Parker also talked a bit about why it’s not always the best products that win. Also of note was that one of Parker’s slides talked about the few networks Google does own, like Orkut. Update 2: Here’s the full slide deck of Parker’s presentation. Sean Parker’s Rise of Facebook And Twitter, Fall Of Google Prese. Yesterday at the Web 2.0 Summit, Founder’s Fund managing partner Sean Parker gave a provocative presentation entitled “The New Era Of The Network Service.” In it, he argues that so-called “network services” like Facebook (which he helped start) and Twitter will soon dominate the web, rather than “information services” like Google and Yahoo. It’s a very interesting idea, to say the least, and obviously you’re interested in it, as about 200 of you commented on it yesterday.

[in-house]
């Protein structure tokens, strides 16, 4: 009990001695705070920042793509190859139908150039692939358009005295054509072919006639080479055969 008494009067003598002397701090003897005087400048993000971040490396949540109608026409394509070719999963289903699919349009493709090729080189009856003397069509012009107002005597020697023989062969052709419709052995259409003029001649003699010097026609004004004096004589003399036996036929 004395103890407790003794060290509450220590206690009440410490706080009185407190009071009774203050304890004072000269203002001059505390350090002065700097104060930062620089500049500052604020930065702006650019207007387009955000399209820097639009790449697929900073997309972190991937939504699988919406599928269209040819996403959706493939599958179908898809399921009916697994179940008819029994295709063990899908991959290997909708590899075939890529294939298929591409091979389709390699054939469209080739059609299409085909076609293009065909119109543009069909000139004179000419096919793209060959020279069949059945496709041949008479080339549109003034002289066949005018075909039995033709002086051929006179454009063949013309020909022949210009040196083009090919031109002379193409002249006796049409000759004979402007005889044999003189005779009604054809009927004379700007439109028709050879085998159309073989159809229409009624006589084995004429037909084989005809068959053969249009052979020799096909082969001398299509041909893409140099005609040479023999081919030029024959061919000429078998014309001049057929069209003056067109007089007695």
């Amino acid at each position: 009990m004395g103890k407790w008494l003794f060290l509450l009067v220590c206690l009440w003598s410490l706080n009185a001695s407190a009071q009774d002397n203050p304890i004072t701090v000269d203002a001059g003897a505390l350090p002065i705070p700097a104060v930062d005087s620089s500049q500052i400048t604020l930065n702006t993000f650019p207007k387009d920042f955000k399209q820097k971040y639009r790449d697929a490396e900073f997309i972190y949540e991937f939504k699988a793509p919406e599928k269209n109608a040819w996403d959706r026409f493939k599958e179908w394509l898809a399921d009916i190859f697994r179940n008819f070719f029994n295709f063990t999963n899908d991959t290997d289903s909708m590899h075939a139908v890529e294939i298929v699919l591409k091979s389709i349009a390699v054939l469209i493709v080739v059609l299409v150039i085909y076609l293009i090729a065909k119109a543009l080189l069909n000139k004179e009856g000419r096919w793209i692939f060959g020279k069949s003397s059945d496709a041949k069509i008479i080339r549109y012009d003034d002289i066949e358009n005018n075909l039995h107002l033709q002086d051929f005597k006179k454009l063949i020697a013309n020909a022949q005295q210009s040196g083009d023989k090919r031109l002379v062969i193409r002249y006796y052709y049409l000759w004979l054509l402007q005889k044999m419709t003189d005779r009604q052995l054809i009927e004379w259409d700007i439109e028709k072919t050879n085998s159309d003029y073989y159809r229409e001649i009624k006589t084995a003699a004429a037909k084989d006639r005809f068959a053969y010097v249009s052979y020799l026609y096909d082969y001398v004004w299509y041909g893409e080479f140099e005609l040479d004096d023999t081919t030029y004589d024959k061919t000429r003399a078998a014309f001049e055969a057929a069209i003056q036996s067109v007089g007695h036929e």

So we’ve obtained Parker’s full slide deck from his presentation. Find the full presentation embedded below, definitely worth the read. SP_Web2.0_FINAL_AsGiven. The chat room/forum problem (& an apology to @Technosailor) I’ve been doing online communities for more than 20 years, starting in 1985 when a friend had a BBS. One thing I’ve noticed over and over again is that chat rooms and forums start out fun and then devolve over time for various reasons. But in 2000 I discovered that blogs had the opposite effect. They got more interesting over time. Why is that? I call it the chat room/forum problem and I think I’ve discovered the cause. See, in a chat room no one is in control. Why? Because all of us had a common interest (a new product) and we were a small group and we were at the same level at the beginning (all of us were newbies).